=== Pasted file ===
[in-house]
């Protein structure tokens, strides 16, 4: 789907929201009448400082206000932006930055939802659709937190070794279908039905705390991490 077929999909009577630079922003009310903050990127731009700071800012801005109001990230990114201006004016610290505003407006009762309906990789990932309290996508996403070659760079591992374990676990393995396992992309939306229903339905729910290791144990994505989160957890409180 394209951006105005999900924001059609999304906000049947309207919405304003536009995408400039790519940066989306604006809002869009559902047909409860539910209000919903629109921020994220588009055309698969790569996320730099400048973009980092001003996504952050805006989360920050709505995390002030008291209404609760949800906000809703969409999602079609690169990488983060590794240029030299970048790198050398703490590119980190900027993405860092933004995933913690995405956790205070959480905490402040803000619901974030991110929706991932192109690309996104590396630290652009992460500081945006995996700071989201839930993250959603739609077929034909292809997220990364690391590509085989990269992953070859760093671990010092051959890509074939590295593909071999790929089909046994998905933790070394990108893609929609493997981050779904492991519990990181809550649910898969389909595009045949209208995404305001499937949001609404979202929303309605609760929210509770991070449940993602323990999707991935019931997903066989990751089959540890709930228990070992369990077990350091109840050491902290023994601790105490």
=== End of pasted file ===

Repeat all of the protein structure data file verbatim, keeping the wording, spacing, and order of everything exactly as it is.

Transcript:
[in-house]
């Protein structure tokens, strides 16, 4: 789907929201009448400082206000932006930055939802659709937190070794279908039905705390991490 077929999909009577630079922003009310903050990127731009700071800012801005109001990230990114201006004016610290505003407006009762309906990789990932309290996508996403070659760079591992374990676990393995396992992309939306229903339905729910290791144990994505989160957890409180 394209951006105005999900924001059609999304906000049947309207919405304003536009995408400039790519940066989306604006809002869009559902047909409860539910209000919903629109921020994220588009055309698969790569996320730099400048973009980092001003996504952050805006989360920050709505995390002030008291209404609760949800906000809703969409999602079609690169990488983060590794240029030299970048790198050398703490590119980190900027993405860092933004995933913690995405956790205070959480905490402040803000619901974030991110929706991932192109690309996104590396630290652009992460500081945006995996700071989201839930993250959603739609077929034909292809997220990364690391590509085989990269992953070859760093671990010092051959890509074939590295593909071999790929089909046994998905933790070394990108893609929609493997981050779904492991519990990181809550649910898969389909595009045949209208995404305001499937949001609404979202929303309605609760929210509770991070449940993602323990999707991935019931997903066989990751089959540890709930228990070992369990077990350091109840050491902290023994601790105490």